The US state of Louisiana is slowly disappearing into the Gulf of Mexico as its fragile wetlands are eroded by rising sea levels. Approximately 75 square kilometres are lost each year and the US Geological Survey has warned that the entire habitat - which represents 40% of all wetlands in the US - could be destroyed within 200 years. The loss is partly down to natural evolutionary processes, but experts say human behaviour... has made the region more vulnerable to storm surges. — BBC
"So we wanted to turn that conversation on its head and say, well what if we let water in? How can we make life better in Boston by bringing water in?" - Dennis Carlberg — BBC News
Joanna Jolly talked to Boston city planners and architects, who are a proposing solutions to combat sea-level rise. One big idea, is canals which would criss-cross the streets of the Back Bay. Less radical ideas include; constructed wetlands and elevating critical equipment for new development.
Conceived as a kind of southern hemisphere Serpentine Pavilion, the MPavilion has just opened its first work, a 12×12 meter kinetic box by the local architect Sean Godsell. Using the typically restrained massing of his homes as a template Godsell has then animated the space with a fully louvered skin. The pavilion is placed in the 18th century Queen Victoria Garden with Melbourne’s high rises serving as a backdrop. — eVolo
Find out how, since the date of your birth, your life has progressed; including how many times your heart has beaten, and how far you have travelled through space.
Investigate how the world around you has changed since you've been alive; from the amount the sea has risen, and the tectonic plates have moved, to the number of earthquakes and volcanoes that have erupted. Grasp the impact we've had on the planet in your lifetime... — BBC
Renderings for the waterfront park to be built alongside the massive housing development Greenpoint Landing have been released. Flooding from Hurricane Sandy ravaged the area only a few years back, so it comes as no surprise that locals were concerned with how developers would protect the area...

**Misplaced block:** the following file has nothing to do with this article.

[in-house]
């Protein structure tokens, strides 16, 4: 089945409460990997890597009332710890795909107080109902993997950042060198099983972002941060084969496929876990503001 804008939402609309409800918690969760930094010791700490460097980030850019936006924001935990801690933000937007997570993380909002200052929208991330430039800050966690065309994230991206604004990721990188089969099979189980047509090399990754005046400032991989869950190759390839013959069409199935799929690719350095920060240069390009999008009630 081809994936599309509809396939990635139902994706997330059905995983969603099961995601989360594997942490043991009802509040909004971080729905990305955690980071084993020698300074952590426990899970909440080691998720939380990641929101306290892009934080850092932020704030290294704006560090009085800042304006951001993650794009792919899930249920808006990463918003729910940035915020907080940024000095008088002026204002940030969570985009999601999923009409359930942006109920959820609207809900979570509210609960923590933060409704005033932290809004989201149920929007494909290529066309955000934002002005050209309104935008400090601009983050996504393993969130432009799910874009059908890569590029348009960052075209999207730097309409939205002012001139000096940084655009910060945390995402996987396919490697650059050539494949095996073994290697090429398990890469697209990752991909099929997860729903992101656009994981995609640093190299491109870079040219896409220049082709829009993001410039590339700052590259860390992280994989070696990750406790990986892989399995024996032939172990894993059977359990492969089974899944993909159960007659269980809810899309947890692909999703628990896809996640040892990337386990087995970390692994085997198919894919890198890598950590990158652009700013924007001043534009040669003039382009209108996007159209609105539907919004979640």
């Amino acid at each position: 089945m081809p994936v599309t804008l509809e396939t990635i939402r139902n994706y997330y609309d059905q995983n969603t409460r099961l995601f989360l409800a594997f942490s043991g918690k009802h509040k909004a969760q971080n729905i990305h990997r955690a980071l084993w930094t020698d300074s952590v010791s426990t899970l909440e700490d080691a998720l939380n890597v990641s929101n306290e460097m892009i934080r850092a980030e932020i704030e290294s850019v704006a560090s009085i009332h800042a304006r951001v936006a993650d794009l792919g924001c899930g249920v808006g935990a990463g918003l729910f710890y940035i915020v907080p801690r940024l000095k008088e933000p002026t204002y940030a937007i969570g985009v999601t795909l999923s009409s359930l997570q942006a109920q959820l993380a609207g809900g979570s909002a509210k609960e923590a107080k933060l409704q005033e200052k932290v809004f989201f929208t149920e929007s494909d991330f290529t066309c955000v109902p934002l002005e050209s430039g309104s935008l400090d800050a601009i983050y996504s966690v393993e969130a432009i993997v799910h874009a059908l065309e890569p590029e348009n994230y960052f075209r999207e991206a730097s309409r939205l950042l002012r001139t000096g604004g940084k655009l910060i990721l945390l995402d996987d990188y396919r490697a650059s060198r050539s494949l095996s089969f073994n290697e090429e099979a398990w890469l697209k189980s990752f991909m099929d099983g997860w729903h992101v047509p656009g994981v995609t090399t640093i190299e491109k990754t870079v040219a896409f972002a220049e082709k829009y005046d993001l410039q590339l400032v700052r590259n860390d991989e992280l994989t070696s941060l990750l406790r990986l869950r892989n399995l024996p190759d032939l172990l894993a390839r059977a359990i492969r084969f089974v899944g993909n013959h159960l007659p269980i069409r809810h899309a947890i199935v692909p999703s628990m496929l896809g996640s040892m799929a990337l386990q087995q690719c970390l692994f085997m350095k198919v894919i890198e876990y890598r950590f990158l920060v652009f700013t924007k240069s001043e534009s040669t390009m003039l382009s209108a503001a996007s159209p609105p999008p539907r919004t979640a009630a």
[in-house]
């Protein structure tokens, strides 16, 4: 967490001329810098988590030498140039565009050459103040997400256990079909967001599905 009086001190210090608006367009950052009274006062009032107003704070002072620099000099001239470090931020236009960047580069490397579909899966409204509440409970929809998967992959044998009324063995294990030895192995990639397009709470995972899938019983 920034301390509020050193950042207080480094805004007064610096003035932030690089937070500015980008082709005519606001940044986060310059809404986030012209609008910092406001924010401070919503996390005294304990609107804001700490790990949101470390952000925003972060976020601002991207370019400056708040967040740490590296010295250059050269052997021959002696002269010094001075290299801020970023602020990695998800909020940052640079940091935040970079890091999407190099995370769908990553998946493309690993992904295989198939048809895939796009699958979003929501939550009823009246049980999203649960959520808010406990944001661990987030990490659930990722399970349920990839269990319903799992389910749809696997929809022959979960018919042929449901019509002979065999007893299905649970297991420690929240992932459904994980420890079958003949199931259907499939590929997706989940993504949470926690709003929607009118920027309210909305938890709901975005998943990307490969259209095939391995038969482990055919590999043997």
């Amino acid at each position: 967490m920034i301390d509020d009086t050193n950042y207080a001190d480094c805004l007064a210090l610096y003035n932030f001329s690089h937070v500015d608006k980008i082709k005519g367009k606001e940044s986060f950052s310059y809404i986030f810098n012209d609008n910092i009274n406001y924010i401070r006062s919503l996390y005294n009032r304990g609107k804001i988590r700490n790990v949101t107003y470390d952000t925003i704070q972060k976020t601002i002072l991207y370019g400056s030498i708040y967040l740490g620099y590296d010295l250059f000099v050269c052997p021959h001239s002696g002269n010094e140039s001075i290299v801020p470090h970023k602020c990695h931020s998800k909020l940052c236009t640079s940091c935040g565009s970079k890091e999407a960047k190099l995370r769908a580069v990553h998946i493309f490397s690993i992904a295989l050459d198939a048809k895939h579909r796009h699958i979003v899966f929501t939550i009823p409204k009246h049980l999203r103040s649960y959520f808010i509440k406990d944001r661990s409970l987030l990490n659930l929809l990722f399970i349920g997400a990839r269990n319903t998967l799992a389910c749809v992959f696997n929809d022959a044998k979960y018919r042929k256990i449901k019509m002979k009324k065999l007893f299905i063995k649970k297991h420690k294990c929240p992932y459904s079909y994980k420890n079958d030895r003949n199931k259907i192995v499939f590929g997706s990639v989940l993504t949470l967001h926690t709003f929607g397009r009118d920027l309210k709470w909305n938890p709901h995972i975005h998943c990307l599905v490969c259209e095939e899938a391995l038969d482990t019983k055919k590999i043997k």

Art should serve the people, Xi Jinping says, and China's weird and wonderful buildings - including a mobile phone building, an excessivley blinged-up hotel, and a penis tower - are evidently not good examples of "morally inspiring art". Duh. — shanghaiist
Is it possible Xi Jinping is using a diplomatic language to break loose from imported architecture? The so called elite star architecture now going to have third tier copies? Don't forget the elite post modernism was finally trickled down to strip mall architecture finally in early 90's. This...
First launched in 2013 after years of technological development and collaboration, French designer Philippe Starck and Slovenian wooden prefab building company Riko released the second generation of their customizable Prefabricated Accessible Technological Homes (P.A.T.H.) to the global market...
Unesco, which for too long has been silent on the growing environmental threat to Venice and its evident mismanagement, as revealed by the exposure of massive corruption in the construction of its flood barriers, has at last shown its teeth. At the meeting of its World Heritage Committee in Doha this June it passed important resolutions that show that it intends to call the Italian government to account and put Venice on its World Heritage at Risk list if it is not satisfied. — theartnewspaper.com